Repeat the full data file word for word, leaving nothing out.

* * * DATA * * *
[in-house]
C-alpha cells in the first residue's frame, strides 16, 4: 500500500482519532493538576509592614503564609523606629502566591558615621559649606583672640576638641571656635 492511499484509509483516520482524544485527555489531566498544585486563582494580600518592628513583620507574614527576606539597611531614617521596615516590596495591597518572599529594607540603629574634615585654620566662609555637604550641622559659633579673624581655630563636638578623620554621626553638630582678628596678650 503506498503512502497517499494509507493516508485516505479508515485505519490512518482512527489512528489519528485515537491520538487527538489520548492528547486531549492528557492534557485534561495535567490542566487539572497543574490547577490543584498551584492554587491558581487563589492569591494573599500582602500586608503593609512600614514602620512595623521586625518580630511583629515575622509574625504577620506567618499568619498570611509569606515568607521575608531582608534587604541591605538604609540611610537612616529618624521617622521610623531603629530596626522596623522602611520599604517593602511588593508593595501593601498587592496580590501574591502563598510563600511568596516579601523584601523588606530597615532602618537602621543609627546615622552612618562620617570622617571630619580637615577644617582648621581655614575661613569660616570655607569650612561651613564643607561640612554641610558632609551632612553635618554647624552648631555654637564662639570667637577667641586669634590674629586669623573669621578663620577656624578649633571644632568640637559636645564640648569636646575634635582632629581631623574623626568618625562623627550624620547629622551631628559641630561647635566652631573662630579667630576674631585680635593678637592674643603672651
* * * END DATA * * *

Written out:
[in-house]
C-alpha cells in the first residue's frame, strides 16, 4: 500500500482519532493538576509592614503564609523606629502566591558615621559649606583672640576638641571656635 492511499484509509483516520482524544485527555489531566498544585486563582494580600518592628513583620507574614527576606539597611531614617521596615516590596495591597518572599529594607540603629574634615585654620566662609555637604550641622559659633579673624581655630563636638578623620554621626553638630582678628596678650 503506498503512502497517499494509507493516508485516505479508515485505519490512518482512527489512528489519528485515537491520538487527538489520548492528547486531549492528557492534557485534561495535567490542566487539572497543574490547577490543584498551584492554587491558581487563589492569591494573599500582602500586608503593609512600614514602620512595623521586625518580630511583629515575622509574625504577620506567618499568619498570611509569606515568607521575608531582608534587604541591605538604609540611610537612616529618624521617622521610623531603629530596626522596623522602611520599604517593602511588593508593595501593601498587592496580590501574591502563598510563600511568596516579601523584601523588606530597615532602618537602621543609627546615622552612618562620617570622617571630619580637615577644617582648621581655614575661613569660616570655607569650612561651613564643607561640612554641610558632609551632612553635618554647624552648631555654637564662639570667637577667641586669634590674629586669623573669621578663620577656624578649633571644632568640637559636645564640648569636646575634635582632629581631623574623626568618625562623627550624620547629622551631628559641630561647635566652631573662630579667630576674631585680635593678637592674643603672651